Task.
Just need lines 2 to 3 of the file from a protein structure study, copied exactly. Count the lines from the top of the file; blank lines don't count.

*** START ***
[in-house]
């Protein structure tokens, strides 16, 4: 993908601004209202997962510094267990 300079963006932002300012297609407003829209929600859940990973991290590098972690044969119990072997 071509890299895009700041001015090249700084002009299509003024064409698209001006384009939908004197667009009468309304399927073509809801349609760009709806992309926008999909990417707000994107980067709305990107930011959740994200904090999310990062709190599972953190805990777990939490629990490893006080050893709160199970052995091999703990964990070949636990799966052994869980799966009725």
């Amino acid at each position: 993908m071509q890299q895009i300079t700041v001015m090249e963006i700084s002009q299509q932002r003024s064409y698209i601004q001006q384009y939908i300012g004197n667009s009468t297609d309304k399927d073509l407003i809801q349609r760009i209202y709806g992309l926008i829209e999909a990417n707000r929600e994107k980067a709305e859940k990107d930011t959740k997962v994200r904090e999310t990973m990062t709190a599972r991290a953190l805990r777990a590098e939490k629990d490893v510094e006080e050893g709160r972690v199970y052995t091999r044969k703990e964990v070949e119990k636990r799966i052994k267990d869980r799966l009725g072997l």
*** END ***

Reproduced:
């Protein structure tokens, strides 16, 4: 993908601004209202997962510094267990 300079963006932002300012297609407003829209929600859940990973991290590098972690044969119990072997 071509890299895009700041001015090249700084002009299509003024064409698209001006384009939908004197667009009468309304399927073509809801349609760009709806992309926008999909990417707000994107980067709305990107930011959740994200904090999310990062709190599972953190805990777990939490629990490893006080050893709160199970052995091999703990964990070949636990799966052994869980799966009725």
């Amino acid at each position: 993908m071509q890299q895009i300079t700041v001015m090249e963006i700084s002009q299509q932002r003024s064409y698209i601004q001006q384009y939908i300012g004197n667009s009468t297609d309304k399927d073509l407003i809801q349609r760009i209202y709806g992309l926008i829209e999909a990417n707000r929600e994107k980067a709305e859940k990107d930011t959740k997962v994200r904090e999310t990973m990062t709190a599972r991290a953190l805990r777990a590098e939490k629990d490893v510094e006080e050893g709160r972690v199970y052995t091999r044969k703990e964990v070949e119990k636990r799966i052994k267990d869980r799966l009725g072997l």